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also guilty of an offence if he participates as an accomplice in such an act, if he organizes or directs other to commit such an act, or if he contributes in any other way to the crime. In addition, the Convention makes it a crime to provide or collect funds with the knowledge or intention that they are to be used to carry out any of the acts described in nine previously adopted anti-terrorism conventions referred to by the Convention.

States parties are required to adopt measures, such as domestic legislation, to ensure that the criminal acts described in the Convention will under no circumstances be considered justifiable because of political, philosophical, ideological, racial, ethnic or religious considerations.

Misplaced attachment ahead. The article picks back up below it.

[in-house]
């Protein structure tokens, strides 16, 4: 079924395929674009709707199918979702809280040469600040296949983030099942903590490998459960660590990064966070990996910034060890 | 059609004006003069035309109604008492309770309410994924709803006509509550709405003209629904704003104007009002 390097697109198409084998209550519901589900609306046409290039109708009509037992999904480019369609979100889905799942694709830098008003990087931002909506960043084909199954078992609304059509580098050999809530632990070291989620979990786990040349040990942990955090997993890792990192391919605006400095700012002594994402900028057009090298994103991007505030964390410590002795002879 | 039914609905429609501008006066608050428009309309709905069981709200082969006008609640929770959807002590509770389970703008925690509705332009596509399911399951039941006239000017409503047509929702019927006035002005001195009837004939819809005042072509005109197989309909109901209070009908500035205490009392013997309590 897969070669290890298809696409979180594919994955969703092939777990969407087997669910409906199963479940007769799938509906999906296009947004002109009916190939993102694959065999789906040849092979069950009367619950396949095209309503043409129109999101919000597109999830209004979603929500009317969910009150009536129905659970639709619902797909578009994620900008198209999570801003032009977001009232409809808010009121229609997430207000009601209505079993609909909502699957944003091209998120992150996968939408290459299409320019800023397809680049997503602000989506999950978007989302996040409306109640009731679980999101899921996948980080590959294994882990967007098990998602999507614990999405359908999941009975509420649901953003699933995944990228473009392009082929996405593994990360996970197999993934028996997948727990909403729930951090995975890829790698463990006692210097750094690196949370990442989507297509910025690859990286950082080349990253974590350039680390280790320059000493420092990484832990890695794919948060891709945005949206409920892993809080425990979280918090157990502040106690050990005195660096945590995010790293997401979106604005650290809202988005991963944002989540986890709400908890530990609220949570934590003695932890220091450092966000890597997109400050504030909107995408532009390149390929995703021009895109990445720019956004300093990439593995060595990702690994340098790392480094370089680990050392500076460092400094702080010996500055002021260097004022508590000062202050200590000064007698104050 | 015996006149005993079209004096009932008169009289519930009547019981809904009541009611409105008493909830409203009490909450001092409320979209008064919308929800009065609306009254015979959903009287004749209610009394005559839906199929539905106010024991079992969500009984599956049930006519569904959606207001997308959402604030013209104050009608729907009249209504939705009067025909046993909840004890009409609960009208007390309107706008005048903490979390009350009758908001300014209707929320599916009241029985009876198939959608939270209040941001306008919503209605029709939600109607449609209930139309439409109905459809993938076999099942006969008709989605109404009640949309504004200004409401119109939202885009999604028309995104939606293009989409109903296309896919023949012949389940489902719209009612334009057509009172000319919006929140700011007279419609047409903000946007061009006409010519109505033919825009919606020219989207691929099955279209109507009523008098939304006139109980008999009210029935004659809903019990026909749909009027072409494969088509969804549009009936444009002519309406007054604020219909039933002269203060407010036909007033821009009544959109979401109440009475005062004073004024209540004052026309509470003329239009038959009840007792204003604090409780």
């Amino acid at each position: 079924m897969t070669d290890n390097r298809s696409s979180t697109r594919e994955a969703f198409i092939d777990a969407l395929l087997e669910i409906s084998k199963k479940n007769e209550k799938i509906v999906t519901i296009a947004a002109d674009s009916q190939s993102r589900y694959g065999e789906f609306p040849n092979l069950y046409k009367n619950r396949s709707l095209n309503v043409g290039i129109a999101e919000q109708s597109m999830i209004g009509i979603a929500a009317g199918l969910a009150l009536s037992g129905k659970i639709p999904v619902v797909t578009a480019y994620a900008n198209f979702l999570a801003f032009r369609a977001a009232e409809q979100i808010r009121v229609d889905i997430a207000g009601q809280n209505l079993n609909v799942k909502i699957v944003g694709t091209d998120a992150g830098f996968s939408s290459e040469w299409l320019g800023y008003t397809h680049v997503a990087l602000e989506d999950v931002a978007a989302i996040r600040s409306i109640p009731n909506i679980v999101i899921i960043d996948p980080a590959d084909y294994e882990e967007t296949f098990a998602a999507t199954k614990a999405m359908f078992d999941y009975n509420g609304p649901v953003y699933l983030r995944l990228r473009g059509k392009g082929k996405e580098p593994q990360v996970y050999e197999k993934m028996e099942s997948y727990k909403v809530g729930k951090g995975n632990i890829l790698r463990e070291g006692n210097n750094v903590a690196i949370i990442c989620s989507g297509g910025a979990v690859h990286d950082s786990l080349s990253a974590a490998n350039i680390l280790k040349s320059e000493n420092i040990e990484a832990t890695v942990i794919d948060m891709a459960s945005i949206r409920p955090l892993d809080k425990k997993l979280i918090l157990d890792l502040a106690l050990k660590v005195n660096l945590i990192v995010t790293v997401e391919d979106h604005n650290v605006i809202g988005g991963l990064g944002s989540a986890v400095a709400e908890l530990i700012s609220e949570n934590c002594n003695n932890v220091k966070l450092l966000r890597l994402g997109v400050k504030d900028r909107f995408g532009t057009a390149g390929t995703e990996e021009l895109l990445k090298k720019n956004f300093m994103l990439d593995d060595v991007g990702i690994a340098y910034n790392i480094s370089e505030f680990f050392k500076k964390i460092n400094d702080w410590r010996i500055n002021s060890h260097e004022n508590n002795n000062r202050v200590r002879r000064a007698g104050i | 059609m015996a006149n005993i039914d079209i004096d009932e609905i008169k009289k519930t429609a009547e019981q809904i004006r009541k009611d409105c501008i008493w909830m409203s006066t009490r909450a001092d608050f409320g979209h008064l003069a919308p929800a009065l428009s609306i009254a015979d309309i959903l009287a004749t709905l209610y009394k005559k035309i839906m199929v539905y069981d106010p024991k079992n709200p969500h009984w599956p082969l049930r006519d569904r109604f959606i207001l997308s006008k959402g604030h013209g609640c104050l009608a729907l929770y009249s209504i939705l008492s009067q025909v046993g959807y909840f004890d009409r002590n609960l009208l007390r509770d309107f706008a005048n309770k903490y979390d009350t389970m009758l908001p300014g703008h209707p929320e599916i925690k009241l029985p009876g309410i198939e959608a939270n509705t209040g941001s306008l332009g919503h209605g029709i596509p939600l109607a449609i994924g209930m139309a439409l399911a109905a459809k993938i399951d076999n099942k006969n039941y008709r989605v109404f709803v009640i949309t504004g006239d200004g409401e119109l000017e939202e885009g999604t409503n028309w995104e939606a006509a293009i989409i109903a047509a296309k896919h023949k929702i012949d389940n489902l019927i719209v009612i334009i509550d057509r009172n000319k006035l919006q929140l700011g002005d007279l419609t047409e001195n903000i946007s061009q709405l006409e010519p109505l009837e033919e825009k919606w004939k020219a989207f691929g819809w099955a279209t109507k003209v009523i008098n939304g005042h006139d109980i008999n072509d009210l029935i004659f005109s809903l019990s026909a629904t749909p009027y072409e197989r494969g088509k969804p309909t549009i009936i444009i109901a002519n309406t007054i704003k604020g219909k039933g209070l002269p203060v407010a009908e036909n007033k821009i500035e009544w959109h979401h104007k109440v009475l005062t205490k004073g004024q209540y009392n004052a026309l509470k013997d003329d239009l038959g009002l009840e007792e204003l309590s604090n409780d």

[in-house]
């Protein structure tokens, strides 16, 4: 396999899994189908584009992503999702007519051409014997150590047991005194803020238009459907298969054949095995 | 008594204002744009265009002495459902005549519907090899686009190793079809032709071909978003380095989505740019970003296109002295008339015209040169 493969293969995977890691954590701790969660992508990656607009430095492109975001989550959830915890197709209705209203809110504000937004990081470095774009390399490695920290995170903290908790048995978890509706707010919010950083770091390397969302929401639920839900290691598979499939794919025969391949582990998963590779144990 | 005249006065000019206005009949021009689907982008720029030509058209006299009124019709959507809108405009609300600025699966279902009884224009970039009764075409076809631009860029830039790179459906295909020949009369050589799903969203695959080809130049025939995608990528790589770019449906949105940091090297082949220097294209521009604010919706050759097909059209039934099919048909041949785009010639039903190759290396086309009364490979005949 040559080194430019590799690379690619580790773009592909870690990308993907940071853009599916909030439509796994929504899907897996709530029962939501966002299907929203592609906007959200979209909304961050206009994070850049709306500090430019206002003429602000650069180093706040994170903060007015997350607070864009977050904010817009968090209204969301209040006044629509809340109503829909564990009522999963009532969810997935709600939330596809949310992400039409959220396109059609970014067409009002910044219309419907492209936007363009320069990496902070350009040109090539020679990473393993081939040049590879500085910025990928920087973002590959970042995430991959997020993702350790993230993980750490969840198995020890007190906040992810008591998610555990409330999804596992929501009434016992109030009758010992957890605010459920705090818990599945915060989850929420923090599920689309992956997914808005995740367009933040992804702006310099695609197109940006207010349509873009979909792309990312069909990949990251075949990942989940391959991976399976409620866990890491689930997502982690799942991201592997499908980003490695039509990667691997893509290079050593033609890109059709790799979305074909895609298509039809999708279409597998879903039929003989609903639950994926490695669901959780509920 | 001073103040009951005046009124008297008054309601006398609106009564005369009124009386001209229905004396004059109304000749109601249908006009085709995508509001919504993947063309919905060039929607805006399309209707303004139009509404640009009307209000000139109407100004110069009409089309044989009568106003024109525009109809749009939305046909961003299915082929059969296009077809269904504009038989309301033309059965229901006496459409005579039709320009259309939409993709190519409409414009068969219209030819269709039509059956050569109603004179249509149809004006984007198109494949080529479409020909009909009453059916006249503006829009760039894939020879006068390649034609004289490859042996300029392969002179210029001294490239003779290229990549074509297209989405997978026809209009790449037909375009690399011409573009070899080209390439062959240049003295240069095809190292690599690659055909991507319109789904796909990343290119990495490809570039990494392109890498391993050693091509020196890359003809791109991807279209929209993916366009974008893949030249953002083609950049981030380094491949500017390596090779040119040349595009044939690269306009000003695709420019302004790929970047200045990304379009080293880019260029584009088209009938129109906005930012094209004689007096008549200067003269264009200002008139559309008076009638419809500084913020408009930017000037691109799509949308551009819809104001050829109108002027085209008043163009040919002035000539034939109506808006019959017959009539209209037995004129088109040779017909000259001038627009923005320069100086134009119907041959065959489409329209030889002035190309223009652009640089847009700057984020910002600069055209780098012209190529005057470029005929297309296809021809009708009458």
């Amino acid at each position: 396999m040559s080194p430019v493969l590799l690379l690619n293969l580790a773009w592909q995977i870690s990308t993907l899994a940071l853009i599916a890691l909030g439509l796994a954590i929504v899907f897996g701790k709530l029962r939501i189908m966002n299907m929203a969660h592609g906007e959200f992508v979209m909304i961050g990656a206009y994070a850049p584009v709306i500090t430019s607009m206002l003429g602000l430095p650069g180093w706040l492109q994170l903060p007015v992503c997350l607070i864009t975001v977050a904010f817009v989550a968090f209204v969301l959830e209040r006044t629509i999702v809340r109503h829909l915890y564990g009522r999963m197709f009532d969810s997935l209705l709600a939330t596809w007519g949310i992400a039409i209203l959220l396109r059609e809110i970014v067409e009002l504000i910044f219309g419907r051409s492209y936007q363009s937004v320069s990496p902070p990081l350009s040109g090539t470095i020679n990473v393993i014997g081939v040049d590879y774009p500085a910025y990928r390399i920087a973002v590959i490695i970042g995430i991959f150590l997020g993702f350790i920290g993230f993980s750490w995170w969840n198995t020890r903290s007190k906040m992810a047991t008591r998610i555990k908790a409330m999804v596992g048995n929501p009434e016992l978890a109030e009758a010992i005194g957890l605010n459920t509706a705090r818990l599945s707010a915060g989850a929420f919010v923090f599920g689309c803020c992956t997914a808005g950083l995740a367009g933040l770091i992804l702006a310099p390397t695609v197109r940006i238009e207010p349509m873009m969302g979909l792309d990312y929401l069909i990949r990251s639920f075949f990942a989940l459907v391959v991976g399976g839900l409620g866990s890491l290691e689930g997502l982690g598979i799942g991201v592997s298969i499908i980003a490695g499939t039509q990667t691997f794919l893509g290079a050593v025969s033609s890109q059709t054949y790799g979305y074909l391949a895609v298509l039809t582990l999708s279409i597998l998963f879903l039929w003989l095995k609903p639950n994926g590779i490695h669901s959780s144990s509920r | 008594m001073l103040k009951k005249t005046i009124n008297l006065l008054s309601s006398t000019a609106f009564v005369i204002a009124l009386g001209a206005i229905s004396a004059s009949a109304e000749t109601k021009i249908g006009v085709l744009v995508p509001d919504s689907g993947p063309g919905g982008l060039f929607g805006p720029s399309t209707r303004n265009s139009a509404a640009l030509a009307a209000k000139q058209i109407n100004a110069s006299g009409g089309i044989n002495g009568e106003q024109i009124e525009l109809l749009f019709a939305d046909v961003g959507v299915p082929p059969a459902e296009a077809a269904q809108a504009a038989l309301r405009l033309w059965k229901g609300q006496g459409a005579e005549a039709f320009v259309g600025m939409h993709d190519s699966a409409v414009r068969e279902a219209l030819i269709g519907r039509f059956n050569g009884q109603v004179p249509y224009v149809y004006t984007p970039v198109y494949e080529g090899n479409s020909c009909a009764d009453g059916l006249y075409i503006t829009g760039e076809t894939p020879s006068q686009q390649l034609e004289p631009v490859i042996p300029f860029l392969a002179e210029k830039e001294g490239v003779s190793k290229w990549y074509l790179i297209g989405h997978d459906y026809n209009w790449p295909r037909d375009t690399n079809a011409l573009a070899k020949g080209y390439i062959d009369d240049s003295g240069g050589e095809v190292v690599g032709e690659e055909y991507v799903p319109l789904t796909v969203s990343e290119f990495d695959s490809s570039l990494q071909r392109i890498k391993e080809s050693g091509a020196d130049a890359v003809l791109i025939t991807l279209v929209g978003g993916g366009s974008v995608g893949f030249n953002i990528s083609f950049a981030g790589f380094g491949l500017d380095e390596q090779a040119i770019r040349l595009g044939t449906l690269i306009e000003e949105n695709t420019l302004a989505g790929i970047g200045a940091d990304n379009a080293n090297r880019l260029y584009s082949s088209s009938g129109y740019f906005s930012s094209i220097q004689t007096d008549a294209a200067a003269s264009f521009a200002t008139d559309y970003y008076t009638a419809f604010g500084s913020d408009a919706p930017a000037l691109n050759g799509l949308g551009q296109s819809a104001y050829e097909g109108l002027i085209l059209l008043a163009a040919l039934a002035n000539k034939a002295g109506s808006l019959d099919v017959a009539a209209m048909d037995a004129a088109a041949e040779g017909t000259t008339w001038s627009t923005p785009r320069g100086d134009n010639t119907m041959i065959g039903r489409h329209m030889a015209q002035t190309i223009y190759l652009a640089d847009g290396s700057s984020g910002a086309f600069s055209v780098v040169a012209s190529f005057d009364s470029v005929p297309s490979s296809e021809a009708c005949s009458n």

For the first time, the Convention specifically targets the financial sponsors of terrorist activity, rather than simply the actual perpetrators of the specific acts. Previously, the financial backers of such criminal acts could only be charged with aiding or abetting that crime. Under this law, it is not even necessary that an act of terrorism has taken place; according to article 2, the intention or knowledge of the use of the funds collected or provided is sufficient.